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Writing a Novel in Three Months: 5 Simple Steps to a First Draft

1) Routine. Back when my dad was trying to get me to be a more productive member of society (when I was 10 years old), he stressed the importance of doing a new action for 21 successive days. I’m sure he got this idea from some well-meaning book about how to become successful and happy and live to be 125. But there’s truth to it. Repetition breeds habit, and habit breeds routine. GIVEAWAY: Peter is excited to give away a free copy of his novel to a random commenter. Comment within 2 weeks; winners must live in Canada/US to receive the book by mail. You can win a blog contest even if you’ve won before. (UPDATE: WagnerLisa34 won.)

1) Routine. Back when my dad was trying to get me to be a more productive member of society (when I was 10 years old), he stressed the importance of doing a new action for 21 successive days. I’m sure he got this idea from some well-meaning book about how to become successful and happy and live to be 125. But there’s truth to it. Repetition breeds habit, and habit breeds routine.

  • Make daily writing time your routine.
  • Period.
  • It’s as easy as that.
  • And if 21 days is good, why not push it to 90?

Make a deal with yourself and your long-dead writing heroes: I’ll write 90 days in a row, no matter what, even with seven presentations at work and kids crying and a resentful spouse alone in bed. Give yourself the three-month gift of an hour or two of daily writing. Be alone. Sit down and lock the door. Disable your internet connection. Write one word after another. Every day. For 90 days straight.

stenson-fiend-novel
peter-stenson-author-writer

Column by Peter Stenson, author of the novel FIEND (July 2013, Crown).
He has stories and essays published or forthcoming in The Sun, The
Greensboro Review, Confrontation, Harpur Palate, Post Road, Fugue,
Passages North, The Pinch, Blue Mesa Review, and Fourteen Hills,
among others. He has been nominated for a Pushcart Prize. He received
his MFA in fiction at Colorado State University. Peter is married to a
beautiful woman and is the proud parent to a fat dog and even fatter cat.

2) Expectations for a Rough Draft. Sure, I’d like to be that one-in-a-million jerk who sits down and spews magic from his fingertips in the form of perfect drafts. But I’m not. And chances are, neither are you. But that’s okay. That’s reality. And realizing this is all sorts of liberating. A rough draft is meant to be exactly that, rough. It is where you figure out what the heck you are even writing about, what your characters yearn for, what voice, tense, POV, and narrative distance best captures the story you’re telling. Allow yourself to be unsure. Allow yourself to make mistakes. Allow yourself to be human, to be afraid with the uncertainty of embarking upon the heroic (in my opinion) artistic endeavor of creating a fictional world.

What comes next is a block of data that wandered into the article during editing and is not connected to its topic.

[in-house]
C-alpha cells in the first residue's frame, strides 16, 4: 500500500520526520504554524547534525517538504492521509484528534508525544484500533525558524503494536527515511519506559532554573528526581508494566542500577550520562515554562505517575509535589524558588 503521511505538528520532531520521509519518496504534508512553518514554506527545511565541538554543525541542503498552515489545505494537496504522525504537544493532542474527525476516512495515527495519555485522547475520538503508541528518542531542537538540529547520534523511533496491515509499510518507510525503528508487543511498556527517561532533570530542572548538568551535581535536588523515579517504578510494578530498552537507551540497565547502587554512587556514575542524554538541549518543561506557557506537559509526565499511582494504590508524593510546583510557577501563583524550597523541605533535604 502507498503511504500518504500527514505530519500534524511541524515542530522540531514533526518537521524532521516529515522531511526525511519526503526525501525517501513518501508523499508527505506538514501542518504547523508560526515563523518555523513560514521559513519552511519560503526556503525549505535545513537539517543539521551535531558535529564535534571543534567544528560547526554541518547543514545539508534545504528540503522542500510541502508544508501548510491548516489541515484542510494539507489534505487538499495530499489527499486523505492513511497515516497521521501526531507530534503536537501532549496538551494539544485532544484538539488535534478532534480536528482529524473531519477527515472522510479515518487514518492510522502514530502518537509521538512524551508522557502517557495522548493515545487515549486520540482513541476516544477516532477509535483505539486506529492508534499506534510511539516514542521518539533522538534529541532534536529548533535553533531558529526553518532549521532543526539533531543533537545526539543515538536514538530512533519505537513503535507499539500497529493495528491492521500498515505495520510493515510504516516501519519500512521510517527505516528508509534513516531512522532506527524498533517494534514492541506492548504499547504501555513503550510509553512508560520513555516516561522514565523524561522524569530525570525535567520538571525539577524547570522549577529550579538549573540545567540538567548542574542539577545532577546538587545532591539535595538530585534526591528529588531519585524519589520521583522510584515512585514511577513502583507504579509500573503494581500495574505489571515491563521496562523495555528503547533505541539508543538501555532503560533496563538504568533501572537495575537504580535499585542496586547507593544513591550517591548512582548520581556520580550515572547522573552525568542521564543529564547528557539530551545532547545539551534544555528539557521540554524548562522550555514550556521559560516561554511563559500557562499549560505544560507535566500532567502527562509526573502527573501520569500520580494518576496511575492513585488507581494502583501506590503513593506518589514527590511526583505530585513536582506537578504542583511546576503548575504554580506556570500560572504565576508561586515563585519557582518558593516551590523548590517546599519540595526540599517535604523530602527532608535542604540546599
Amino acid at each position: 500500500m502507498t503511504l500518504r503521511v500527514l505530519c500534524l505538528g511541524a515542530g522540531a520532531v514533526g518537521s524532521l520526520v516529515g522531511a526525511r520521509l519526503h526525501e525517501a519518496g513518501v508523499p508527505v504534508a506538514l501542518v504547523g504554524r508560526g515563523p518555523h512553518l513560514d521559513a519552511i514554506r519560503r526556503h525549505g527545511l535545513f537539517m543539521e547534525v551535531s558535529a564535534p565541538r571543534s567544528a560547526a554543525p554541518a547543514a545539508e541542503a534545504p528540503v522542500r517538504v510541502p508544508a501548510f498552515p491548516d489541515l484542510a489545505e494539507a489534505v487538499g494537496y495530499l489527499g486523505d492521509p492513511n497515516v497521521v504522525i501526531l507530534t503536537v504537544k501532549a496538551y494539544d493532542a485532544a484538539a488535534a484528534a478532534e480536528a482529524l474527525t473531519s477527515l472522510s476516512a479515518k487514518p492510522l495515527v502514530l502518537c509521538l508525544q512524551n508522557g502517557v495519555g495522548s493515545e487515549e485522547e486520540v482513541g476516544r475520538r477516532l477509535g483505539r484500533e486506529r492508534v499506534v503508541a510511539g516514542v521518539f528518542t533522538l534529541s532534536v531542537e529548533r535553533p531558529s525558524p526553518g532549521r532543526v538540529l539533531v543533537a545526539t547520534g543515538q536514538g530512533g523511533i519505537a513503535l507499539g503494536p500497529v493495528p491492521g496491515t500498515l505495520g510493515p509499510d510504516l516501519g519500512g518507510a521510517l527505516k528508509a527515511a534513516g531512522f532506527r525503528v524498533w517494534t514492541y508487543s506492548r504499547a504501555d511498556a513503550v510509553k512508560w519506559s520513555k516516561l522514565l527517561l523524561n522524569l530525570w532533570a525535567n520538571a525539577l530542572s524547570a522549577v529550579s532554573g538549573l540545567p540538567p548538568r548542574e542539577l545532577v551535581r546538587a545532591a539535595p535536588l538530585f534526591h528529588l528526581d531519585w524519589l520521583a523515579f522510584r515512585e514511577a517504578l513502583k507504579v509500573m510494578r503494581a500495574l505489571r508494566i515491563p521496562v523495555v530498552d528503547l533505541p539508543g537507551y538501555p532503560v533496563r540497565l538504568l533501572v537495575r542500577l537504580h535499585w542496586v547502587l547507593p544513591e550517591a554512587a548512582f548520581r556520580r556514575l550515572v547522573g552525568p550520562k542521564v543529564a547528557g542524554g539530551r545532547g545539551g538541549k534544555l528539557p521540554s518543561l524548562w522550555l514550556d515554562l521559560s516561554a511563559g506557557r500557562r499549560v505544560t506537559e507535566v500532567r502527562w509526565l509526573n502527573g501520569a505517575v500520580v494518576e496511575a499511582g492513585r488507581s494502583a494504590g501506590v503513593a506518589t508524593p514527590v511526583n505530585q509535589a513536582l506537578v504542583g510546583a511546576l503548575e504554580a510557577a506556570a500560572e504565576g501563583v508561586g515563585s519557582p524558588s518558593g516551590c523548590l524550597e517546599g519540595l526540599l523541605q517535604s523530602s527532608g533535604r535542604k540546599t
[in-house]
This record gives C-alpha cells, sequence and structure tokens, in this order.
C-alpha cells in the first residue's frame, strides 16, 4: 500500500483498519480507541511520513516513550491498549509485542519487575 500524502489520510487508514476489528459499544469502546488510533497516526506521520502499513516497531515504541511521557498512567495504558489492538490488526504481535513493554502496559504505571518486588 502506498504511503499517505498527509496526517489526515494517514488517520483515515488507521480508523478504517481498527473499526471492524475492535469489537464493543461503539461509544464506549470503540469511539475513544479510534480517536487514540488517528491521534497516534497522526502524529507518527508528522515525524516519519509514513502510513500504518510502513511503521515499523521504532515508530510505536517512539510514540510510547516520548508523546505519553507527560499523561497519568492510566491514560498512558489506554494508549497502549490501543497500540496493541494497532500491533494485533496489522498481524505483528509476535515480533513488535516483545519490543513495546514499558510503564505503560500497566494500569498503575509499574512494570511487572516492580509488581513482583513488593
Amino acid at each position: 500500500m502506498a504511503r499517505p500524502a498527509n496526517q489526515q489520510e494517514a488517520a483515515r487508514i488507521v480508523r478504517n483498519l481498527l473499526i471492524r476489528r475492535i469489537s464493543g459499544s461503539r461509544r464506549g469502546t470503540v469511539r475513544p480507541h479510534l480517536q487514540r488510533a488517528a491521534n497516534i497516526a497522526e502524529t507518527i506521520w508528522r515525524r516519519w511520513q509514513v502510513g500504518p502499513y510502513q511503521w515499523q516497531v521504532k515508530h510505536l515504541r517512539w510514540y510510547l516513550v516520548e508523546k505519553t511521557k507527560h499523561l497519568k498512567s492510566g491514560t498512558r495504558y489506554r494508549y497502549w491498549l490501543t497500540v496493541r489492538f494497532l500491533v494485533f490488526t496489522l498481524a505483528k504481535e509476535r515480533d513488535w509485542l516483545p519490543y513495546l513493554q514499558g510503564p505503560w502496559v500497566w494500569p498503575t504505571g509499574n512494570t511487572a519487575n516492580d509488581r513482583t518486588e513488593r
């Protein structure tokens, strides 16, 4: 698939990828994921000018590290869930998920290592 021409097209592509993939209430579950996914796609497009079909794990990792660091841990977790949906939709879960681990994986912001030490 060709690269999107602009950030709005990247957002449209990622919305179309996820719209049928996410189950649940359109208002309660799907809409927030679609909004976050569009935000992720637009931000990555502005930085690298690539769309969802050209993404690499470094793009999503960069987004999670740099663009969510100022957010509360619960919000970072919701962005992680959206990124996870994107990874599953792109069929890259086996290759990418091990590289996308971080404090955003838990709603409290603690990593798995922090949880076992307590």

(How many agents should you contact at one time?)

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3) Word count. Most adult fiction novels are just south of 70,000 words (different genres have different word count conventions, but let’s just shoot for 70k as a goal). If you’re working on a 90-day budget of time, you’re going to have to hit roughly 780 words a day. At first glance, that’s a lot of words. But this very sentence puts this article at 390 words, which is exactly half way to our daily goal. My point is that words add up quickly. A setting paragraph may consist of a hundred words. A verbal exchange between two characters may be two hundred. Your character’s flashback to a second grade ice cream social at church where Mrs. Miller’s lone chin hair kept dabbing in her vanilla cone may take up a thousand. The words add up if you put in the time and remember that a first draft is a FIRST draft.